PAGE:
25 Years On, Are Cars Really More Expensive?

Derek Kreindler
by Derek Kreindler

That’s the question that Marketplace is asking, using the Honda Accord as a yardstick. In 1989, a Honda Accord with 98-horsepower, no ABS, crank windows and no A/C. In 1989 dollars, that would set you back $11,700.

A base model 2014 costs $21,955 in today’s dollars, or $11,500 25 years ago. Obviously, there’s a massive qualitative and quantitative advantage between the two cars, with the newer car offering better performance, safety, fuel economy and size.

There are plenty of economic factors (wages, cost of living etc), but as Marketplace notes, the cost per mile figure (when depreciation, fuel costs and maintenance) have stayed constant and financing terms have never been better. For those of you who were around in 1989 and able to chip in with your experiences

Derek Kreindler
Derek Kreindler

More by Derek Kreindler

Join the conversation
4 of 156 comments
  • TomLU86 TomLU86 on Sep 26, 2014

    Given a choice between a brand new 89 Accord or a 2015 Accord, I'd pick the 1989. I just like it more--it looked better and was more entertaining. Objectively, the only area it is better is visibility. Yet even I am the first to conceded that USUALLY today cars cost the same or less, and we get more features, safey, and performance, and usually more mpg. Some reasons they cost less--in 1989, car designs took more time and labor to assemble. The cars sold in the US were built in the US, Japan, or Europe, all relatively high wage countries. Today, even when assembled in high-wage countries, many of the components are from Mexico or China (low-wage). Non-union US assembly plants in the south pay lower wages. So that has absorbed much of the cost increase we should have expected from more content, such as 10 airbags per car, stabiitrak, anti-lock brakes, power everything, etc. Short of moving more actual assembly from US, Japan, Euro, to Mexioc and China or India, this trend has largely played out. The ability to lower costs here is not 'infinite' as in computers. As automakers start trying to improve MPG to meet the US govt's onerous MPG and safety and emission requirements, the price of vehicles will start to go up.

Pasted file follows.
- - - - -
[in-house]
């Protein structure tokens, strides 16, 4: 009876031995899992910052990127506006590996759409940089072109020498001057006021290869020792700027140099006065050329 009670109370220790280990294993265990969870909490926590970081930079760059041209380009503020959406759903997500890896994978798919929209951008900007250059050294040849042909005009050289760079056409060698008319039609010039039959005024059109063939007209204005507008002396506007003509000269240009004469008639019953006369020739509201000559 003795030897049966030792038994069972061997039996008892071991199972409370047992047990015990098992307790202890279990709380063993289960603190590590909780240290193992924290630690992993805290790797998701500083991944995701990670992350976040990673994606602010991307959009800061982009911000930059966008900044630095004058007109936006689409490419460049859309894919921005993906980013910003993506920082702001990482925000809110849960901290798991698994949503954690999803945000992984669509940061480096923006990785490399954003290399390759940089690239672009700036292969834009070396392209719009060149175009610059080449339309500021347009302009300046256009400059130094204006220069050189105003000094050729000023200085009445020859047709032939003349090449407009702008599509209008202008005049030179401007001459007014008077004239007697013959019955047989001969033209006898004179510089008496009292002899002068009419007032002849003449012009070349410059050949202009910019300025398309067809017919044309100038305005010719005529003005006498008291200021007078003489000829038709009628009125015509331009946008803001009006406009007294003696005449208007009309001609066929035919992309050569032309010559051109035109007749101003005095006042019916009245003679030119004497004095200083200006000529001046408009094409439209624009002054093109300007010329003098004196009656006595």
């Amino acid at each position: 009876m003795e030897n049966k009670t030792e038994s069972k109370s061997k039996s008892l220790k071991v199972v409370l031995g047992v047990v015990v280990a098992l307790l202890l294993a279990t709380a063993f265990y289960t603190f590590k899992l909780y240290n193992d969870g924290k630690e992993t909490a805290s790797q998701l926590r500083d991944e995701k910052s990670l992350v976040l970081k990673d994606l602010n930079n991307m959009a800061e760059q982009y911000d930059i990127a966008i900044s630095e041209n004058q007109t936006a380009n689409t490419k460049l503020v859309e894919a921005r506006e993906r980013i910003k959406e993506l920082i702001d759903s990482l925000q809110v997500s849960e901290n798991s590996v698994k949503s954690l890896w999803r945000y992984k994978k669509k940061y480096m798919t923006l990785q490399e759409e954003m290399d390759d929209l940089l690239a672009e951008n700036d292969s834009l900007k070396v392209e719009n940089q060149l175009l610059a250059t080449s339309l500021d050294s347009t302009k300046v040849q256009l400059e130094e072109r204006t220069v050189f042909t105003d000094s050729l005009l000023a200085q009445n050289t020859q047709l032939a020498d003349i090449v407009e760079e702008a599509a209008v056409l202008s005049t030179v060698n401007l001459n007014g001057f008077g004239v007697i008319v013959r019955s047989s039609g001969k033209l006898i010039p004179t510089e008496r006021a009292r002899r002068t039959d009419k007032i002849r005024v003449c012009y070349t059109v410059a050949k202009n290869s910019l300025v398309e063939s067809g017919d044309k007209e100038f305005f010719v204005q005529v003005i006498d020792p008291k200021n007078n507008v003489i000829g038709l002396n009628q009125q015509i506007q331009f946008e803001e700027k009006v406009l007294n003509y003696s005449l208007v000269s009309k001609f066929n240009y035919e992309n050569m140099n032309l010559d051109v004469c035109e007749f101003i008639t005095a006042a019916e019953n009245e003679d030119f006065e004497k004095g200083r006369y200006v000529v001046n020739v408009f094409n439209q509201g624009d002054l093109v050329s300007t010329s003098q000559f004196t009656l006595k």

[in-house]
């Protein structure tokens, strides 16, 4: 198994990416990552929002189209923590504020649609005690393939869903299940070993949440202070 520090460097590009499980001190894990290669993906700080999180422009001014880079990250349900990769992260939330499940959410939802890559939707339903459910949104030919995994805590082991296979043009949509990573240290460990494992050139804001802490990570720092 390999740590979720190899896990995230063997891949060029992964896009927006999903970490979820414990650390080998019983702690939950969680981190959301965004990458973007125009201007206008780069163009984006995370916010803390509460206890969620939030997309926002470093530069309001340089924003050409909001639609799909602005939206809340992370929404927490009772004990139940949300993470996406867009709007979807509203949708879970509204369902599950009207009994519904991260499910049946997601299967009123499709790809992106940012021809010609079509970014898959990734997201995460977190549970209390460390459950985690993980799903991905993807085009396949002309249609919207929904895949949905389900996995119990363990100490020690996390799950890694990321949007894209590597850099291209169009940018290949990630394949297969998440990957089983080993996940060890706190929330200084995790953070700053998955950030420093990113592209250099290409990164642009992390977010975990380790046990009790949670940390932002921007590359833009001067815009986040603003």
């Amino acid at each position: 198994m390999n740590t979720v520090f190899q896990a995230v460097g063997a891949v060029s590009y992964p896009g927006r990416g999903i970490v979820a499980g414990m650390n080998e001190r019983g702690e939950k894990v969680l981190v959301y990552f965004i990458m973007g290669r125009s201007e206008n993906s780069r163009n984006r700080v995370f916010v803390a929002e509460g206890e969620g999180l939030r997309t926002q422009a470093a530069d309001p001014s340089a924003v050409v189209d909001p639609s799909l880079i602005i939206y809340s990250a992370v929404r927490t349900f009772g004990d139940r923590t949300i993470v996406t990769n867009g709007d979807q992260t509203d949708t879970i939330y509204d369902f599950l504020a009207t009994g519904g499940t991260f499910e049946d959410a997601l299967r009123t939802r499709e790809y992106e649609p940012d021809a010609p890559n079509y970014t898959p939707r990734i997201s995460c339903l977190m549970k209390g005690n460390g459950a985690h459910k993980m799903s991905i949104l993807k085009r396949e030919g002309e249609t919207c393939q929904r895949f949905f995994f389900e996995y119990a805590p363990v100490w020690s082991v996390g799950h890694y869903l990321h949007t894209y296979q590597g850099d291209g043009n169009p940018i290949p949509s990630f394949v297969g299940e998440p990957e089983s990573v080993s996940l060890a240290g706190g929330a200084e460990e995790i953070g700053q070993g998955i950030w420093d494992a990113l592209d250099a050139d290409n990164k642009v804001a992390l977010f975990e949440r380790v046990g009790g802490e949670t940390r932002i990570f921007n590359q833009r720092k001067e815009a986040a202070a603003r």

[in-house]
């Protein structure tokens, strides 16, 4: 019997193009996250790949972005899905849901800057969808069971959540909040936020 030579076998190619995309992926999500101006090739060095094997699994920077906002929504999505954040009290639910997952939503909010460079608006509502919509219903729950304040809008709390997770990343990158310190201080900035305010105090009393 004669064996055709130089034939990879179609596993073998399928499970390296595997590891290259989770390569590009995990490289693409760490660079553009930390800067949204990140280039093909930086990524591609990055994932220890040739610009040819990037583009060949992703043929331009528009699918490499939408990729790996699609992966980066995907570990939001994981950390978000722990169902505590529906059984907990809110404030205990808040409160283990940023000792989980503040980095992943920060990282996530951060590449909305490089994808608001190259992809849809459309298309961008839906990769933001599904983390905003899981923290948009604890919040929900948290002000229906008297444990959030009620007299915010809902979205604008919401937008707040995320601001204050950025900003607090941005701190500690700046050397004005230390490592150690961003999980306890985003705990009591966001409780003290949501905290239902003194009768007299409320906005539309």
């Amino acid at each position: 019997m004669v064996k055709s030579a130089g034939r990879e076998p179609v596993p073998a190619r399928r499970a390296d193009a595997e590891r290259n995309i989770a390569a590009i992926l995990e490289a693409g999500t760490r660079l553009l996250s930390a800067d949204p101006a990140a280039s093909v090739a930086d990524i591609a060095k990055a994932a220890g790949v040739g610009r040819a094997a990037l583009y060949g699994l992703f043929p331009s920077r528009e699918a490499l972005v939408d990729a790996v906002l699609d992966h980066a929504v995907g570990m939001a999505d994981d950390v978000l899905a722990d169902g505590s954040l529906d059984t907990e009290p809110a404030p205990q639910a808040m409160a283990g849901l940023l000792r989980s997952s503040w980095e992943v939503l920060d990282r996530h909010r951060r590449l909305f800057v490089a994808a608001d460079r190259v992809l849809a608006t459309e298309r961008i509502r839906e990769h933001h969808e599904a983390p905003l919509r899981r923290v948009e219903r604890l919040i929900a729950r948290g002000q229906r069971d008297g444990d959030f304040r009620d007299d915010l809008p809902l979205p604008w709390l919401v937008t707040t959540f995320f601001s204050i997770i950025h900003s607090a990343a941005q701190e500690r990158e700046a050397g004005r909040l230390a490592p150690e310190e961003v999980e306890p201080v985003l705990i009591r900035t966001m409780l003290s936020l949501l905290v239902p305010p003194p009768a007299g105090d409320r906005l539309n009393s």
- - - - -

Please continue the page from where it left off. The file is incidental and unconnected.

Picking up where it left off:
• Fred Fred on Sep 26, 2014

    I bought new a 1985.5 Mustang SVO for $12,000. It was a lot of money then. I compare it to my 2007 Audi A3 that I bought used in 2008 for $22,000. The Audi, had more features, more reliable and put together better. To me that suggests cars are indeed less expensive today. Then looking at a new A3, it's at $35,000-$40,000 and I suspect a 2015 Eco-Boost Mustang to not too far behind. That seems expensive.

  • George B George B on Sep 26, 2014

    Mass market products don't get magically less expensive in real dollars. Engineers put many long hours into figuring out how to deliver more out of less. Digital electronics get cheaper because engineers keep figuring out how to fit more transistors onto a wafer of silicon. Engine power output vs. displacement goes up because mechanical engineers figure out how to get more peak power out of a given mass of engine metal without having them self-destruct. Other mechanical engineers put lots of work into reducing parasitic losses on many fronts to improve fuel economy. Yet another set of mechanical engineers put in long hours figuring out how to improve crash safety within the cost constraints of a mass market product. What consumers experience as automotive "progress" is the cumulative effect of lots of man-hours of work. I own a 2014 Honda Accord at the relatively high EX-L trim level. It's a really nice mass-market car, but a luxury car buyer from the past wouldn't mistake it for a luxury car. A luxury car uses higher quality materials with more labor intensive attention to detail while a mass-market car uses more parts stamped out of molds without a lot of secondary machining/finishing. Cast aluminum vs. machined aluminum. Molded plastic vs. carved wood. Vinyl and low-grade leather vs. high-grade leather.

  • Stingray65 Stingray65 on Sep 26, 2014

    One reason many people wrongly perceive that things have gotten more expensive over time is that they fail to compare similar levels of quality. I suspect that a larger portion of 1989 Hondas were sold with a relatively low-line trim level and that today a larger portion are sold with high-line trim, so people end up comparing a bare-bones base car price of yesteryear with a top-of-line loaded price today and being shocked. Same with electronics - how many people bought a 60 inch TV in 1989? Nobody - the biggest then was about 32 inches, but people don't compare a 32 inch today to the 32 inch then, they compare the 60 inch with stereo sound, internet connections, etc. The fact is bare-bones products and brands don't sell very well because people seem to have the money and/or debt capacity to buy the deluxe versions today - just look at how much sales of high-end brands in virtually every category have increased over the last 25 years, and how most low-end brands are desperately attempting to go up-market to join the party.